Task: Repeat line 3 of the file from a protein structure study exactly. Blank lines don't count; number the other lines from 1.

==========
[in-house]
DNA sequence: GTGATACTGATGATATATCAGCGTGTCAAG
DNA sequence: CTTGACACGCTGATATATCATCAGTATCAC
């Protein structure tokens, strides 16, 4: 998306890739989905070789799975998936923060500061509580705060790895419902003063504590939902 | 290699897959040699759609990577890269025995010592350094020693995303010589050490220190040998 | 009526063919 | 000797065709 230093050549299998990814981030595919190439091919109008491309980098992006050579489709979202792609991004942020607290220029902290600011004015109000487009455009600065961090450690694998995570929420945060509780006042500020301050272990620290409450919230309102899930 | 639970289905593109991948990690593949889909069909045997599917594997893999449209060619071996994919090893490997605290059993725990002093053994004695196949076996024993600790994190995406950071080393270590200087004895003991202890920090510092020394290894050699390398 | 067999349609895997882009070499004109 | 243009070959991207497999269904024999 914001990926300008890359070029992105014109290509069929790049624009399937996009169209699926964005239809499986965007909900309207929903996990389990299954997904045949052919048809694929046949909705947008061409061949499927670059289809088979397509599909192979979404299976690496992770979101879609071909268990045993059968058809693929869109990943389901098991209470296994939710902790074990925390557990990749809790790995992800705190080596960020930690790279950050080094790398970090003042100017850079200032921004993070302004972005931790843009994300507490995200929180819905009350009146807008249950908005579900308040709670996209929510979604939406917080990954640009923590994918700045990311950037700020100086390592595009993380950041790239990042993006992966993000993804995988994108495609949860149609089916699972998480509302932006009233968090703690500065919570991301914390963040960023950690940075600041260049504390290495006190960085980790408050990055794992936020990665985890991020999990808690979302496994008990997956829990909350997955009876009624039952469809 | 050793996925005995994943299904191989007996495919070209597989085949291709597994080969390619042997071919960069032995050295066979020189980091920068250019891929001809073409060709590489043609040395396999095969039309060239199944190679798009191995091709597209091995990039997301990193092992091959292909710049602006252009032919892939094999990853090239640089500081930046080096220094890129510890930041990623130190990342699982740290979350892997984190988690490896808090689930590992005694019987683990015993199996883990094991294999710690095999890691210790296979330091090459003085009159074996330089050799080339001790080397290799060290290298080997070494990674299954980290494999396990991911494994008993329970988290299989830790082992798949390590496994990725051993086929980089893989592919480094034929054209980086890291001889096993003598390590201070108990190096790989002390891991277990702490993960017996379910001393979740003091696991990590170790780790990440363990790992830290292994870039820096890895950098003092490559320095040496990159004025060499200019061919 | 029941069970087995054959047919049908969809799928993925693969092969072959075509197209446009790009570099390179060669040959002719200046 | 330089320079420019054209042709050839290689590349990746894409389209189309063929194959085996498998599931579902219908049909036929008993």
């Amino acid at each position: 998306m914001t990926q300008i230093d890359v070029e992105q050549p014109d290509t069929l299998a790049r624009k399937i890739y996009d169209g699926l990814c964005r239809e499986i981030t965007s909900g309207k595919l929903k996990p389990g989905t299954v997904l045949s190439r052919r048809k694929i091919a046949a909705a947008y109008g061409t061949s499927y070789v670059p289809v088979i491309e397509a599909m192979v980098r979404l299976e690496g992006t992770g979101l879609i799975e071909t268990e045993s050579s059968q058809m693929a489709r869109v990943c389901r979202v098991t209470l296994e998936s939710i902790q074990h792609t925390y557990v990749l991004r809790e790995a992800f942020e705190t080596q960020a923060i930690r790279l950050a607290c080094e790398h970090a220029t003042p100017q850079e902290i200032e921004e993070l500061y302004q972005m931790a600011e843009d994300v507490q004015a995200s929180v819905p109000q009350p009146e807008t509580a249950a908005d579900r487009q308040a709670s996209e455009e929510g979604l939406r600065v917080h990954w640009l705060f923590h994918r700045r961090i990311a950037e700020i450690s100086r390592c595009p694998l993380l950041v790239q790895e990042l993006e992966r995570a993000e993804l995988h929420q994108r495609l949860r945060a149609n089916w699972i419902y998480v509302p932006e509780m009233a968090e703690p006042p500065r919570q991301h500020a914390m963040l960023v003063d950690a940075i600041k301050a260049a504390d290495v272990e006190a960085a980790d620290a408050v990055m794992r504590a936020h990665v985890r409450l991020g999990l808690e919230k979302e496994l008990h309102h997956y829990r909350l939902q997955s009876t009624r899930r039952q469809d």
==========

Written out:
DNA sequence: CTTGACACGCTGATATATCATCAGTATCAC